Van Arsdall: Simply put, yes. The Eagles needed to make a deal at the deadline. The defense has shown some serious holes this season. I’m shocked that Howie Roseman wasn’t able to pull off something to add defensive depth. Maybe the price was too high or the offers weren’t there. But with this team sitting at 4-4 and fighting to remain relevant, they should have made a move.
Gallen: You can’t make moves just for the sake of making them. We have to trust that the asking price was too high for a lot of the game-changing talent that was available. At some point, you just have to walk away. Does that hurt the Eagles? Well, it doesn’t help them.
They needed to upgrade at a few positions. But, you know what? So did other teams. And a lot of the players who were thought to be on the move around the league stayed put. So I don’t look at it as costing themselves a chance. The market just wasn’t ripe for trades to be made without major overpays.
Wheeler: This is a pet peeve of mine. We don’t know that a “big move” was available to make. If there was and the Eagles didn’t do it, we have to trust Howie Roseman’s judgment as to why he didn’t. Maybe a big move was too costly in his opinion. That’s what he gets paid for, so you have to go with his decision.
If there was a move out there that would, with certainty, put the Eagles in the playoffs for a reasonable price, I’m sure Howie would have done it. We just don’t know what was available to us and what wasn’t.
Koob: Well, they didn’t do nothing. They tried on Jalen Ramsey, Darius Slay, Chris Harris and probably Patrick Peterson and probably the beefiest dude working at your local deli for defensive line help. You can’t just shovel your draft picks away. I’m all for using draft capital if it gets you controllable contracts, but at some point, the price is too high.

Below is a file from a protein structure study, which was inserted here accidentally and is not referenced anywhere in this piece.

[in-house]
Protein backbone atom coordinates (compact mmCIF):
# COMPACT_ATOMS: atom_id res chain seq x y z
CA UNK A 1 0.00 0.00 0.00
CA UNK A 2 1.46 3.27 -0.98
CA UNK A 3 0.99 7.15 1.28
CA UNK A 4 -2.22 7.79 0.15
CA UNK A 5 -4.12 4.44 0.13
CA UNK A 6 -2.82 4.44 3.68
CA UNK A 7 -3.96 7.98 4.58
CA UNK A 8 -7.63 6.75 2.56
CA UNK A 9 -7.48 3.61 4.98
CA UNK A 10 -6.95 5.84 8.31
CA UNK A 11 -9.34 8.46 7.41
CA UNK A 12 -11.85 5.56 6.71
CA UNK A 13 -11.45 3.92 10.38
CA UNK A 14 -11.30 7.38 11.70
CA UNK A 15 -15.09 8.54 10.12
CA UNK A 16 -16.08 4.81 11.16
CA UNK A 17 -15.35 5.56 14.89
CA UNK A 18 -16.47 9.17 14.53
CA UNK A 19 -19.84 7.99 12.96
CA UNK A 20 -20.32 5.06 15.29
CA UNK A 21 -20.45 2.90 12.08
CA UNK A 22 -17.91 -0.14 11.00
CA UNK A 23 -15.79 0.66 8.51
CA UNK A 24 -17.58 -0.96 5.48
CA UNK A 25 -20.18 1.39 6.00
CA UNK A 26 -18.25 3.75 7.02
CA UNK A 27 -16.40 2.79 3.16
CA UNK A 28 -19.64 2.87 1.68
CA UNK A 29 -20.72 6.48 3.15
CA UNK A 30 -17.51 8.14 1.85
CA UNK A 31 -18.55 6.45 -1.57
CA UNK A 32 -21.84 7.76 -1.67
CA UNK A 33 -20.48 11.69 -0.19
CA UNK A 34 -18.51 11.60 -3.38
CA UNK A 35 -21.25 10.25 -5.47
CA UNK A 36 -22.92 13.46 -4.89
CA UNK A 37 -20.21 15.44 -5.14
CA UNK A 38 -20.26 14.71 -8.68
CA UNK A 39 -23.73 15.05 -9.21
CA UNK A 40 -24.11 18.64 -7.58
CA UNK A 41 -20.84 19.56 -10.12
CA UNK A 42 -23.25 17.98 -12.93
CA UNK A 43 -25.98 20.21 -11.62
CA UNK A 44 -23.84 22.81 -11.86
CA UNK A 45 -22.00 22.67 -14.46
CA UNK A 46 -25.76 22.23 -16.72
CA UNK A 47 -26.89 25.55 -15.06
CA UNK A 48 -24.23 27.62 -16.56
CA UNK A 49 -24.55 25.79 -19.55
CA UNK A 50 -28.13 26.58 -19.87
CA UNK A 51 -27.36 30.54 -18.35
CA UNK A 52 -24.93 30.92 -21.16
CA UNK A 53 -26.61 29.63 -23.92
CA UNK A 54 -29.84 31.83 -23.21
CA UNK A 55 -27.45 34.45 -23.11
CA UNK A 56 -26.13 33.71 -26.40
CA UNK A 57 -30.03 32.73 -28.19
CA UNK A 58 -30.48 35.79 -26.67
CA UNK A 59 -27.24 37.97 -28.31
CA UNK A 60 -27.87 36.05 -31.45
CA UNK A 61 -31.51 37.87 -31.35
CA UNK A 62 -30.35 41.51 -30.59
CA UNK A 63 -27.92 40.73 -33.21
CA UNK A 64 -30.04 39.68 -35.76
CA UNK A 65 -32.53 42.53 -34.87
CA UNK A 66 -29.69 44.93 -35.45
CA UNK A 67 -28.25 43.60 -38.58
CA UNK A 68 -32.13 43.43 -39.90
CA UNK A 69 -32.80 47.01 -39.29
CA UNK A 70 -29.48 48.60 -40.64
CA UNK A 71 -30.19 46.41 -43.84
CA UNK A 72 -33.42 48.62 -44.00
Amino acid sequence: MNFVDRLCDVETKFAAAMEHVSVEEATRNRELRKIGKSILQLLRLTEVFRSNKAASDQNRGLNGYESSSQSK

It’s fair to say this championship window isn’t going to stay open long, but the best way to extend it is to hit on picks — hi, Howie. You can’t if you don’t have them.
The Bears have one of the worst offenses in the league, averaging only 18.3 points per game. However, their defense is ranked in the top 10. Who on the Bears could make it difficult for the Eagles on Sunday?
Bell: Khalil Mack is the best defensive player the Eagles have seen all season. He’s a game-wrecker. He has 5.5 sacks and four forced fumbles. By his standards – subpar. Watch out for No. 52.
Van Arsdall: Two words: Khalil Mack. He’s a monster on defense, plays all over the field and makes plays that change the course of a game. One stat to watch out for — Mack has four forced fumbles this year. The Eagles haven’t been great at hanging onto the football this year. Mack could be a major problem.
Gallen: Everyone on earth should say Khalil Mack. He’s a three-time All-Pro, a four-time Pro Bowler, and the 2016 Defensive Player of the Year. He’s scary. But he’s legitimately the ONLY person on the Bears’ roster that is truly scary.
Wheeler: Mitch Trubisky. We know the defense will be a tough test. However, if somehow, someway Trubisky has a good game, the Birds could be in a lot of trouble. This is a team that almost knocked the Eagles out of the playoffs last year. If not for kicker Cody Parkey, they would have. As bad as the offense has been, you have to respect them and prepare for them like they can give you trouble.
Koob: I’ll be honest, we’re all on the same email thread and I peeked ahead and saw Andy said Mitchell Trubisky and I laughed for like a minute straight — out loud… to myself… in a live truck.
Thank you, Andy.
FYI — Khalil Mack has four tackles and zero sacks against Lane Johnson in two career games.
Bell: The Bears are a carbon copy of the Bills; powerful defense, suspect offense. Eagles win 29-16.
Van Arsdall: Eagles win a close one, 17-10.
Gallen: The Bears just don’t have enough offense to keep up. Eagles 27-19.
Wheeler: I’ll be the negative guy I’m sure, but I’ll say Bears win 17-14. Nothing would be more fitting than the Eagles losing this week and subjecting us to two weeks of negative sports talk because of it.
Koob: Offenses have been able to get healthy against the Eagles but Trubisky is terrible. Matt Nagy had to come out this week and announce Chase Daniels, the backup, wasn’t starting.
Birds win going into the bye, 27-14. (*coughs* I’m 1-6 in picks *coughs*)